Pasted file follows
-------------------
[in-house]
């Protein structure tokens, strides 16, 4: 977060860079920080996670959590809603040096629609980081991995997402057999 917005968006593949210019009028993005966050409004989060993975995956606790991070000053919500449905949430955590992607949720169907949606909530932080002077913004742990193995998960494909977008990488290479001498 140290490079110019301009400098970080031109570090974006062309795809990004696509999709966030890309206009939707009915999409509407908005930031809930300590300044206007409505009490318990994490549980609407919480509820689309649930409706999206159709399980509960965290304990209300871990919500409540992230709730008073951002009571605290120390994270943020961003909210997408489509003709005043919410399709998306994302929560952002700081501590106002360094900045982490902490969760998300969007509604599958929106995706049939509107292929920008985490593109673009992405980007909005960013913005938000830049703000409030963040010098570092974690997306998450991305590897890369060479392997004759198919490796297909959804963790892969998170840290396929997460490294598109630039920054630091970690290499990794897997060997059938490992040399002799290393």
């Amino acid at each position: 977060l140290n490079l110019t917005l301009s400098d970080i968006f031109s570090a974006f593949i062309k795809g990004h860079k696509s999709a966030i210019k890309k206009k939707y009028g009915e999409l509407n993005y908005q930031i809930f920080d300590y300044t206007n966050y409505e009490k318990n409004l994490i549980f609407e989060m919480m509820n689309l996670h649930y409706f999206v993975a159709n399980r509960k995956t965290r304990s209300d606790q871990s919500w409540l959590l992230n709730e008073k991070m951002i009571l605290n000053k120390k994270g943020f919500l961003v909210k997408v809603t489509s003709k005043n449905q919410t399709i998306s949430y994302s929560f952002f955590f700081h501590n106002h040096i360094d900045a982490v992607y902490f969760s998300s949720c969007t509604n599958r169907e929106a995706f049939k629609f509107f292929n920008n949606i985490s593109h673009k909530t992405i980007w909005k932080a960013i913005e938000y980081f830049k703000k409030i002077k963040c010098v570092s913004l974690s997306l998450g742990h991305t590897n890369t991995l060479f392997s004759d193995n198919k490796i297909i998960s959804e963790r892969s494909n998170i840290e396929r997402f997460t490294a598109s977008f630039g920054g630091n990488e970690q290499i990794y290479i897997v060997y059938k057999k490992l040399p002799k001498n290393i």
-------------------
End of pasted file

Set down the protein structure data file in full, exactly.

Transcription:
[in-house]
């Protein structure tokens, strides 16, 4: 977060860079920080996670959590809603040096629609980081991995997402057999 917005968006593949210019009028993005966050409004989060993975995956606790991070000053919500449905949430955590992607949720169907949606909530932080002077913004742990193995998960494909977008990488290479001498 140290490079110019301009400098970080031109570090974006062309795809990004696509999709966030890309206009939707009915999409509407908005930031809930300590300044206007409505009490318990994490549980609407919480509820689309649930409706999206159709399980509960965290304990209300871990919500409540992230709730008073951002009571605290120390994270943020961003909210997408489509003709005043919410399709998306994302929560952002700081501590106002360094900045982490902490969760998300969007509604599958929106995706049939509107292929920008985490593109673009992405980007909005960013913005938000830049703000409030963040010098570092974690997306998450991305590897890369060479392997004759198919490796297909959804963790892969998170840290396929997460490294598109630039920054630091970690290499990794897997060997059938490992040399002799290393």
């Amino acid at each position: 977060l140290n490079l110019t917005l301009s400098d970080i968006f031109s570090a974006f593949i062309k795809g990004h860079k696509s999709a966030i210019k890309k206009k939707y009028g009915e999409l509407n993005y908005q930031i809930f920080d300590y300044t206007n966050y409505e009490k318990n409004l994490i549980f609407e989060m919480m509820n689309l996670h649930y409706f999206v993975a159709n399980r509960k995956t965290r304990s209300d606790q871990s919500w409540l959590l992230n709730e008073k991070m951002i009571l605290n000053k120390k994270g943020f919500l961003v909210k997408v809603t489509s003709k005043n449905q919410t399709i998306s949430y994302s929560f952002f955590f700081h501590n106002h040096i360094d900045a982490v992607y902490f969760s998300s949720c969007t509604n599958r169907e929106a995706f049939k629609f509107f292929n920008n949606i985490s593109h673009k909530t992405i980007w909005k932080a960013i913005e938000y980081f830049k703000k409030i002077k963040c010098v570092s913004l974690s997306l998450g742990h991305t590897n890369t991995l060479f392997s004759d193995n198919k490796i297909i998960s959804e963790r892969s494909n998170i840290e396929r997402f997460t490294a598109s977008f630039g920054g630091n990488e970690q290499i990794y290479i897997v060997y059938k057999k490992l040399p002799k001498n290393i």